Monday, November 14, 2005

Year-end Wrap Up of the Vexing

There are alot of things that but the shit outta me. I am a very cantankerous person. But at least I'm cranky now, and won't have far to go when I get older. Consider this practice for my crabby old age.

1. The use of the word "hobo" to describe homeless people. A hobo is specifically a migrating vagrant, and there is a connotation of a hobo being someone who has chosen this lifestyle. A homeless person is someone who lives out on the streets, and not by choice. I see this word used copiously on a certain "I overheard something" website, and since I happen to know that one of the editors is a Republican and a fan of Ayn Rand, I suspect shenanigans in the form of trying to belittle the homeless. Anyhow, I really don't want to see this word re-enter the lexicon in its current neo-con form. We need to make it our duty to correct people!

2. The use of the word "co-ed" when referring to women attending college. Uh, it's 2005, people. I can't think of one university that has recently begun to admit women where this term might be applicable. Again, this is another archaic word that has taken on an essense of deprecation. The men are "eds" and the women "co-eds"? It's like we're just hanging out, waiting to meet the right ed. Which brings u to no. 3.

3. Housewife screeds.
There have been a plethora of tomes lately about the joys of being a housewife, all written by women who should know better, as EVERY ONE OF THEM HAS A JOB OUTSIDE THE HOME. Believe me, there is not ONE person I know who would not like to be supported by a more affluent partner and left at home to supervise the nanny and do some charity work in between tennis matches, but this is not a reality for most people. Hang it up, ladies. No one cares to hear the rich upper class opinion on how the rest of us should live our lives. You are as obsolete as co-eds. Which brings us, oddly, to no 4.

4. The Shocker.
Not shocking, but annoying. And why? Because as a gesture it is meaningless, and I don't have time for meaningless hand gestures. Let me break it down for you, kiddies. The middle finger has a meaning. It means "fuck you." The thumb between the index and middle fingers? Means "gotcher nose." The shocker? It refers to an act, but there is no contextual meaning. Does it mean "I would like to perform this act on the person to whom my fingers are pointing?" No, it does not. All it means is "I am cooler than my mom." And as such I have no time for this. The Lindy is much more entertaining, and that's hard to believe that references to a two-year-old photo of torture is funnier.

Note: entry no. 4 is where I particularly feel like a crabby old person. the kids today, they can't even come up with a meaningful GESTURE, geez, they're so moronic. it's not like the devil horns!

5. New York Times reporting scandals. OMG, can they just stop this already? I think my high school newspaper had higher standards.

Friday, November 04, 2005

Not At All-Gifted

Whatever you do, don’t open the box!

Dear Pandora;

I know we only met a few weeks ago, but I feel like I’ve known you all my life. I bought you an expensive dinner and bragged about you to my friends, encouraging them to try your 10 hour free trial. You were too good to keep to myself—I wanted to share you.

But Pan, you’ve made no effort to get to know me. At the beginning you were so eager to please. I told you I liked The New Pornographers, and you played them for me, and other people who kinda sound like them. But then you started playing weird stuff—you apparently thought I would like anything with harmonies and a mix of acoustic and electric instrumentation--so I told you a little more about me: I like The Smiths, The Pixies, Nirvana. I made the mistake of telling you I like Filter. Remember that day? I think you played Mudvayne and Alien Ant Farm.. But no matter how much music I added to my list, you still screwed around with me. Every afternoon you’d start your jam-band set: Phish, Dave Matthews, Blues Traveler and even the Grateful Dead. I had to stop working on my very important spreadsheets to tell you THUMBS DOWN HUNNY! And then I’d get that sad little message from you “We’ll never play that song again.”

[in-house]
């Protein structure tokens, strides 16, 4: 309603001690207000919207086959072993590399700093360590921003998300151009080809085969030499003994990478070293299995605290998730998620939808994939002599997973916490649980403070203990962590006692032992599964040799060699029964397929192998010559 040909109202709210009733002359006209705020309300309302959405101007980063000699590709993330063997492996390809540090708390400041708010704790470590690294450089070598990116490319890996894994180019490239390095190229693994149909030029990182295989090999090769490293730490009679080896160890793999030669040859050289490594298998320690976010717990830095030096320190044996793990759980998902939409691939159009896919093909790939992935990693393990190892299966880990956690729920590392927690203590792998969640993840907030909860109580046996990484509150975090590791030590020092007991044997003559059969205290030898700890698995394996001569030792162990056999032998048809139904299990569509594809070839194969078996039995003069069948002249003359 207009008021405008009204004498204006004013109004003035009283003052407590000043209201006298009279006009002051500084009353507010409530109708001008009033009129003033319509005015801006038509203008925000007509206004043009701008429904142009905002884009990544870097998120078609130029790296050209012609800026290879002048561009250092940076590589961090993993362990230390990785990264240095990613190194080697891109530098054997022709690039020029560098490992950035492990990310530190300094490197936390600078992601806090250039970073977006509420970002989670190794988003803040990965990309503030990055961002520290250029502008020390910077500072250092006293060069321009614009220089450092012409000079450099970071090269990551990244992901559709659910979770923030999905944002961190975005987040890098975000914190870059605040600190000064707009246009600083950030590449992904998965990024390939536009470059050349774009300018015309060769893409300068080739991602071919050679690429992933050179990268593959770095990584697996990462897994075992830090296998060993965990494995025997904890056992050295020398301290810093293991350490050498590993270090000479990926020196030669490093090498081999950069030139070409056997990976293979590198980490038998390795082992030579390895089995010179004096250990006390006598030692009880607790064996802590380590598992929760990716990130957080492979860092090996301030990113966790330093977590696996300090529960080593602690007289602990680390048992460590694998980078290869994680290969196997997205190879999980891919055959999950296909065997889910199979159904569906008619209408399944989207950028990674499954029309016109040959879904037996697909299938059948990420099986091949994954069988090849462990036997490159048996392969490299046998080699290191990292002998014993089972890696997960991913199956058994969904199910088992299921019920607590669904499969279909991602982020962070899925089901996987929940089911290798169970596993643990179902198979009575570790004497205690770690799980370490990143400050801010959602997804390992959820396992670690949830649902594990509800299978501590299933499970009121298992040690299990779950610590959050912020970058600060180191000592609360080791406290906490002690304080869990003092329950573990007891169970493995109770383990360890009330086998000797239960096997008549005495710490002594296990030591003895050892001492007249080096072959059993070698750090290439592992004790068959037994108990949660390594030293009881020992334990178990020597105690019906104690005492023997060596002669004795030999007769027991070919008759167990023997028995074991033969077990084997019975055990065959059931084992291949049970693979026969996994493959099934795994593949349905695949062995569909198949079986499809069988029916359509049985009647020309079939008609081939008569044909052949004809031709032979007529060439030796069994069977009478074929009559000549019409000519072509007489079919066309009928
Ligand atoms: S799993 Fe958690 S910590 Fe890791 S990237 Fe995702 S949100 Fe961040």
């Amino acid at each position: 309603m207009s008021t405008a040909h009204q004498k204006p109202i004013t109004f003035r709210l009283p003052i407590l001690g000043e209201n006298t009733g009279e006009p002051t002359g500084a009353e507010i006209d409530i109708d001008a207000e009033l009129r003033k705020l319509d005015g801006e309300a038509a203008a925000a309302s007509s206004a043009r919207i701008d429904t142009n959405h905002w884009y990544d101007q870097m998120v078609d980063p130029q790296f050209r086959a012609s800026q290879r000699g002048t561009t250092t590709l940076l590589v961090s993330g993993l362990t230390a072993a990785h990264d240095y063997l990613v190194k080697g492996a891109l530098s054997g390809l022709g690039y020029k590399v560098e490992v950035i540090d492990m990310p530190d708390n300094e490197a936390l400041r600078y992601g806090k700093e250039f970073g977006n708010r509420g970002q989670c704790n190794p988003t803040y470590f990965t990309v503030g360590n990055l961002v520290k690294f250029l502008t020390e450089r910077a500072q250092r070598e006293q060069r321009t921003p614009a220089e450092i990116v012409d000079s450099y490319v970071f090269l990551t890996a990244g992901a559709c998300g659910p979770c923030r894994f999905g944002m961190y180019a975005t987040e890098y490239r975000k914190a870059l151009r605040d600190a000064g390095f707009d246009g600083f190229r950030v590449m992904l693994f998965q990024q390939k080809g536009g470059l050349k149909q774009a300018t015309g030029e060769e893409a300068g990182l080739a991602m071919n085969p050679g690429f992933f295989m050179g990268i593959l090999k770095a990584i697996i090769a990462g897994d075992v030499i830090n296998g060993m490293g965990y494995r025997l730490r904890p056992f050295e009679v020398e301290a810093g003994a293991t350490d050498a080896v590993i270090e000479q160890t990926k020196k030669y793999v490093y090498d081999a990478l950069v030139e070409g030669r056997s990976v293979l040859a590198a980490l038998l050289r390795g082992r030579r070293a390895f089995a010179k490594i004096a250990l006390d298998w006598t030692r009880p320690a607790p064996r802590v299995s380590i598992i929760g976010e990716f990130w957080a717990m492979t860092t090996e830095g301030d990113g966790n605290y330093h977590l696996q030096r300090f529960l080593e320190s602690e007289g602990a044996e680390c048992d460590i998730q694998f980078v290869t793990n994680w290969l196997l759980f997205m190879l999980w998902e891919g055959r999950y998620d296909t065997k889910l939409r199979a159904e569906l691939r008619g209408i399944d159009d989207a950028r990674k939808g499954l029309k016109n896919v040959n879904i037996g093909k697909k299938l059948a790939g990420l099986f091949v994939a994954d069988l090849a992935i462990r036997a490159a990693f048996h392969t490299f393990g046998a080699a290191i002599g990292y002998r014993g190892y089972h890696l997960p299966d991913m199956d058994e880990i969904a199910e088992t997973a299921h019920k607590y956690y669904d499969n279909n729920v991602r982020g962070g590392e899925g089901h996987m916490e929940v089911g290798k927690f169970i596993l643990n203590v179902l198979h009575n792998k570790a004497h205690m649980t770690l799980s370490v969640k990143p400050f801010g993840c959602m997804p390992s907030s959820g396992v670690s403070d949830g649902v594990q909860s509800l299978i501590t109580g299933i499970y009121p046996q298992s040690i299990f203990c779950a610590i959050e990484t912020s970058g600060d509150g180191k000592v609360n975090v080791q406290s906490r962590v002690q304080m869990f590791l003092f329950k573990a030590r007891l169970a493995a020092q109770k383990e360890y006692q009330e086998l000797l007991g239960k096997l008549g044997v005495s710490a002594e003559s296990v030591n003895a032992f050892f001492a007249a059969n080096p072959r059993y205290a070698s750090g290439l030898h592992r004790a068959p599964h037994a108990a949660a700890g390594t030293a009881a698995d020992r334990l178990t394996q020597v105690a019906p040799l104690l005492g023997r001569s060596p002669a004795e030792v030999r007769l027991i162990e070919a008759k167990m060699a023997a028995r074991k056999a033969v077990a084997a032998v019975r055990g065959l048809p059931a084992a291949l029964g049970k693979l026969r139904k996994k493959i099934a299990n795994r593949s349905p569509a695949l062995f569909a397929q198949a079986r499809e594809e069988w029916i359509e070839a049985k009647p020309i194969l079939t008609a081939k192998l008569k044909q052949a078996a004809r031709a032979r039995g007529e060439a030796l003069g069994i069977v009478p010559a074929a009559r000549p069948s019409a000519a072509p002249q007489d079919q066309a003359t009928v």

Pandy, you’re so smart in some ways, but so dumb in others. You know I like songs with “vamp” (yes, I had to ask Jack what that meant), but what I like about The Decembrists is not the accordion. Sure, I like a squeezebox as much as the next guy, but I don’t want you to play Weird Al because I told you I like “Engine Driver.” Also, what’s the deal with trying to push such crazy shit on my in the late afternoons? There was that one afternoon that you played some Huey Lewis song that wasn’t even a hit (I think it was called “I Know What I Like”). I told you I like the Smiths, and you never play any, or any Morrissey either, or even any of those Johnny Marr projects.

In case you’re baffled, is the online “radio station” portion of The Music Genome Project, a really brilliant project that analyzed thousands of songs and categorized them by certain criteria. Pandora sort of acts as an e-harmony of music—you tell it what you like and it searches the databases for things that have the same musical criteria they’ve applied. You can tell it you like an artist or a specific song. It’s pretty neat. You get 10 free hours and pay $36 for the year if you dig it.

But my time with my new girlfriend Pandy has taught me that music is more than just a check list of things—it’s my response to it (and yours too, I guess). Sure I like mild syncopation, subtle vocal harmonies, and a major key tonality, but I also like quirk. How do you quantify quirk? Or exuberance?

I still like Pandora—she’s cute and easy. I sure wish she was smarter.